Pubdate: Thu, 11 Feb 2010
Source: Napa Valley Register (CA)
Copyright: 2010 Lee Enterprises
Author: Kevin Courtney
Bookmark: (Cannabis - Medicinal)


Napa's experiment with medical marijuana dispensaries  should start
small, with a single, heavily regulated  clinic, the Napa City Council
said Tuesday night.

If the first dispensary works out, the city will  consider allowing a
second operation a year later.

Since these clinics will be dispensing cannabis under a  physician's
orders, the council said they belong in  medical office districts. The
city will prohibit  storefront operations.

Members of the dispensary's marijuana collective will  be encouraged
to grow their plants in warehouses in the  city's industrial zones,
rather than in other areas or  settings. Houses devoted to marijuana
cultivation will  be prohibited.

Qualified people will be able to grow enough plants for  personal use
on their residential properties, as  allowed by state law, but larger
neighborhood  operations will not be permitted, council members said.

Since deciding last summer that residents with valid  medical needs
should have a legal, local source for  marijuana, the council has been
waiting for staff to  draft regulations.

Some 50 people, including multiple potential dispensary  operators,
attended Tuesday's medical marijuana  workshop.

A half dozen speakers wanted the city to grant a permit  to more than
one dispensary, saying consumers deserved  a choice. Some said
limiting clinics to medical office  zones was too restrictive.

The five council members said they all supported tight  regulations
that made sure a clinic did not bother  neighbors or become a magnet
for crime.

Staff will be drafting rules for evaluating  applications, then
monitoring operations.

The city intends to have rules in place by June 1, but  this could
slip if the staff runs into complications  shaping an ordinance, City
Manager Dana Smith said.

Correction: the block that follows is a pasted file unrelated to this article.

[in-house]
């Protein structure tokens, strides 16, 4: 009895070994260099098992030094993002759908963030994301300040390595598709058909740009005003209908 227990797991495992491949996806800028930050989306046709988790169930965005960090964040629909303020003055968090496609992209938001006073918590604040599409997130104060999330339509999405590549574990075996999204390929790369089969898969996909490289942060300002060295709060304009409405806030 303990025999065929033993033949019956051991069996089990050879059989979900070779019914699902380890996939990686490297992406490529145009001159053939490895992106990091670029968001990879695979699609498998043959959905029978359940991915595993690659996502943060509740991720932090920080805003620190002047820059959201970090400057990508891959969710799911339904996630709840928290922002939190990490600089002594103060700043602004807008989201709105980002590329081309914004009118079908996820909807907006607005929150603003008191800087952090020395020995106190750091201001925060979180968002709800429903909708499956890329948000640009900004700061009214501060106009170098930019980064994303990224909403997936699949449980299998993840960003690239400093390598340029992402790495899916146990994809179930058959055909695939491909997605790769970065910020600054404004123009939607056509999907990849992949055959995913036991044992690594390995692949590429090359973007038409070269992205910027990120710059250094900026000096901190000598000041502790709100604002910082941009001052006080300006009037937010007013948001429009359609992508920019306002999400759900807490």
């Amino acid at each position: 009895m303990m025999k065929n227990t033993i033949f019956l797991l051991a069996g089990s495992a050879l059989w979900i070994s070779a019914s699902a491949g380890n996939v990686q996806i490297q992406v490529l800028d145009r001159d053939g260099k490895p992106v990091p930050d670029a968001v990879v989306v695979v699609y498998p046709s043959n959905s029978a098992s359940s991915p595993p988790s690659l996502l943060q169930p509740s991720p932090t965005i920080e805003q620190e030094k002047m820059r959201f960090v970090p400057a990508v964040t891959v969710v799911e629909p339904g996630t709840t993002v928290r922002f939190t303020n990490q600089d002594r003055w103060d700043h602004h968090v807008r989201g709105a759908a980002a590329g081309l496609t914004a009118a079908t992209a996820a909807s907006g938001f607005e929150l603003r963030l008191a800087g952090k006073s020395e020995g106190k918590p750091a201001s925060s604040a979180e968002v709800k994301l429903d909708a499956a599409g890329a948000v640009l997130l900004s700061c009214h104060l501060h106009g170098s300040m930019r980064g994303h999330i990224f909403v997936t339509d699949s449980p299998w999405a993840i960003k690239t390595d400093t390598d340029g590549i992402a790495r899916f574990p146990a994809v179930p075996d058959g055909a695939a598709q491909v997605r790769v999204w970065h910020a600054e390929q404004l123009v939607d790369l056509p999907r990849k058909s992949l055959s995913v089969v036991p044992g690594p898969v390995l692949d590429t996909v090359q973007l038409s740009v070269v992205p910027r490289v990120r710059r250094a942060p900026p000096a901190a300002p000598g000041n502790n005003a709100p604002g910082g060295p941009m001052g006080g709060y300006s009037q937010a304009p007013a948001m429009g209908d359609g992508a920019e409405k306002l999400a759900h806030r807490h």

Top staff members, including City Manager Mike Parness  and Police
Chief Rich Melton, have visited the highly  regarded Peace in Medicine
dispensary in Sebastopol to  see what a well-run pot clinic might look

Councilman Mark van Gorder said he was disturbed that  Peace in
Medicine's client list is larger than the  population of Sebastopol.
He would like the Napa clinic  to serve only locals, he said.

No one suggested a way that this would be possible, but  staff may be
able to garner information as to where  patients are coming from,
officials said.

Van Gorder said the dispensary's sized should  accommodate people with
serious illnesses for whom  marijuana can provide pain relief and
stimulate  appetite. He suggested that staff talk to the American
Cancer Society to get an estimate as to how many people  this might

Dr. Neil Watter, a physician, reminded the council that  it has no
jurisdiction over doctors who are the ones  who write recommendations
for medical marijuana.

Patients are able to get recommendations for many  medical complaints,
such as "situation anxiety," not  just life-ending illnesses, Watter

Medical marijuana recommendations are so easily  available that
current laws and regulations don't make  much sense, Watter said. It
would be more  straightforward for California to legalize marijuana
for everyone, he said.

Councilman Peter Mott worried that the city was  spending a lot of
effort drafting a medical marijuana  ordinance, yet state voters may
be asked to legalize  pot for recreational use at the November election.

"We're putting a lot of time and money out for  something that may be
moot in nine months," Mott said.

Napa City Attorney Michael Barrett said later that a  local ordinance
regulating sales might still be  worthwhile, depending on what form a
statewide  marijuana initiative takes.

The city's ordinance will meet the state's requirements  for marijuana
dispensaries, but will not make a clinic  legal under federal law,
Barrett said.

Federal law generally outlaws marijuana, although the  Obama
administration has said it will not crack down on  operations that
meet state standards.

Napa's ordinance may allow the dispensary to deliver  medical
marijuana to homebound patients, especially  those in hospice care. If
the local dispensary has  surplus cannabis, it will not be allowed to
export it  to other cities.

Once staff selects the best application to run a  dispensary, the
applicant will undergo public hearings  by the Planning Commission and
City Council.

The council agreed that applicants should pay fees that  cover the
city's cost of administration and monitoring. 
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